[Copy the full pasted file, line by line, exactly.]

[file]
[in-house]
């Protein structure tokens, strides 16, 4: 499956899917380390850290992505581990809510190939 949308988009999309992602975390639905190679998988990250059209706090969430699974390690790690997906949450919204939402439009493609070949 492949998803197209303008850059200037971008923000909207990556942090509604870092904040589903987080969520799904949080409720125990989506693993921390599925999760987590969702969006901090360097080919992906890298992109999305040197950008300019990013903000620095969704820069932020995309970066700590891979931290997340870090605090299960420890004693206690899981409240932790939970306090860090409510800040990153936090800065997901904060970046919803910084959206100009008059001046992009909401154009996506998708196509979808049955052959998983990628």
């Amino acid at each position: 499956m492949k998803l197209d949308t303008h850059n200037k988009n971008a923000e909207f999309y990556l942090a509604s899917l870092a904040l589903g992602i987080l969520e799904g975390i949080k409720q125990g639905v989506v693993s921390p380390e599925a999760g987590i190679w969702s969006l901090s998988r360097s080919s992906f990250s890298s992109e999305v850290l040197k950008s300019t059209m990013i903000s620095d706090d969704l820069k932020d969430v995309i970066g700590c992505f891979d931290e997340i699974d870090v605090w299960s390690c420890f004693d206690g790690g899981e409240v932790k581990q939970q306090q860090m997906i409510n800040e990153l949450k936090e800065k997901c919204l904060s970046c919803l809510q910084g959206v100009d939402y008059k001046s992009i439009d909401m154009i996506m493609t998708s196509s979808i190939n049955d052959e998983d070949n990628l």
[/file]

[in-house]
């Protein structure tokens, strides 16, 4: 499956899917380390850290992505581990809510190939 949308988009999309992602975390639905190679998988990250059209706090969430699974390690790690997906949450919204939402439009493609070949 492949998803197209303008850059200037971008923000909207990556942090509604870092904040589903987080969520799904949080409720125990989506693993921390599925999760987590969702969006901090360097080919992906890298992109999305040197950008300019990013903000620095969704820069932020995309970066700590891979931290997340870090605090299960420890004693206690899981409240932790939970306090860090409510800040990153936090800065997901904060970046919803910084959206100009008059001046992009909401154009996506998708196509979808049955052959998983990628």
């Amino acid at each position: 499956m492949k998803l197209d949308t303008h850059n200037k988009n971008a923000e909207f999309y990556l942090a509604s899917l870092a904040l589903g992602i987080l969520e799904g975390i949080k409720q125990g639905v989506v693993s921390p380390e599925a999760g987590i190679w969702s969006l901090s998988r360097s080919s992906f990250s890298s992109e999305v850290l040197k950008s300019t059209m990013i903000s620095d706090d969704l820069k932020d969430v995309i970066g700590c992505f891979d931290e997340i699974d870090v605090w299960s390690c420890f004693d206690g790690g899981e409240v932790k581990q939970q306090q860090m997906i409510n800040e990153l949450k936090e800065k997901c919204l904060s970046c919803l809510q910084g959206v100009d939402y008059k001046s992009i439009d909401m154009i996506m493609t998708s196509s979808i190939n049955d052959e998983d070949n990628l």